You know the rule- what goes on tour stays on tour!
Given that your fairly politically outspoken, what’s your opinion on last year’s Russell Brand interview on Newsnight? Do you think Brand was coming up with some solid ideas about the state of the country? Or do you feel he was being too idealistic in his concepts, and that encouraging political apathy is actually detrimental to society as a whole?
I thought the reaction to what he said was amazing; it was like people were waiting for someone to sum up how they felt. People are so bored with the political parties because their politics are boring as fuck and here was someone from a working class background eloquently putting his case across and it scared the shit out of the establishment. I thought it was great. I don’t think he was encouraging political apathy at all – I think the idea of voting for someone else and then thinking that’s all we can do is apathetic, rather than taking the power back into our own hands
Do you have any ideas of your own about how we can go about changing the country for the better, your own political manifesto as it were, rather than a musical one.
To me, politics is fairly simple. People try and use big words to put you off and to make you leave the decision making up to them, they try and make it seem more complicated than it is. At the end of the day, you either believe people are equal or you don’t. You believe people should be able to have shelter, clothing, food, basic needs, or you don’t. You believe that we should all live good or you believe a few at the top should at the expense of everyone else. When you break it down, it’s all very simple.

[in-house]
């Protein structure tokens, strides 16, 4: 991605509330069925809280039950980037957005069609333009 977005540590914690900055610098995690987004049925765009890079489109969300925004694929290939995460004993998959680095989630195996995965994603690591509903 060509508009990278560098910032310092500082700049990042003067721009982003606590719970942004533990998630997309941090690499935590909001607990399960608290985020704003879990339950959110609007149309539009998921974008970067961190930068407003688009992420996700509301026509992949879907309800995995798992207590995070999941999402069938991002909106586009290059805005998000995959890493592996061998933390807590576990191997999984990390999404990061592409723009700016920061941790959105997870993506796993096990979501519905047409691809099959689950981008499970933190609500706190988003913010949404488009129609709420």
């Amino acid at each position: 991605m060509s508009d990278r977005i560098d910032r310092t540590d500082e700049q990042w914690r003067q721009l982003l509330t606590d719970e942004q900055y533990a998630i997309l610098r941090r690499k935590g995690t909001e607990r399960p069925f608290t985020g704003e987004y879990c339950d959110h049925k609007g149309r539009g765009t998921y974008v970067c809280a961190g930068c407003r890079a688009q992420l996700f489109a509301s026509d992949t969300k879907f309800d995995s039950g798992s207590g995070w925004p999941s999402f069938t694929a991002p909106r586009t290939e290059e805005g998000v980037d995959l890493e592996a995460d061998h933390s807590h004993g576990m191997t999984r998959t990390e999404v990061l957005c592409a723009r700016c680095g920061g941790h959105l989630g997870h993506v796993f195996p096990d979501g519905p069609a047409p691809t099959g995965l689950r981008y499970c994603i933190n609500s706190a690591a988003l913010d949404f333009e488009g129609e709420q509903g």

There’s lots of references to squatting and homelessness throughout your song-writing, The King Blues included, and it’s obviously something you’ve had experience with, even using the term “gutter rap” to describe your solo material. How much has that kind of lifestyle influenced your music?
It’s massively influenced it. There are very few working class role models or people in the industry from that type of background nowadays and I’m not about to forget where I’ve come from or who I’m fighting for. To me it’s like, you can hear the hopelessness in the genius of bands like The Smiths and Joy Division they only could have come from hopeless places. To me there’s a genius in Radiohead too, but it sounds a lot more Oxbridge and its obvious.
Finally, any parting words or exclusives you’d like to leave our readers with?
Thanks very much for the interview. I visit the site regularly and am a fan so thank you.
Thanks Itch, it’s been a pleasure chatting to you.
All words by Dave Beech. This is Dave’s first writing for Louder Than War.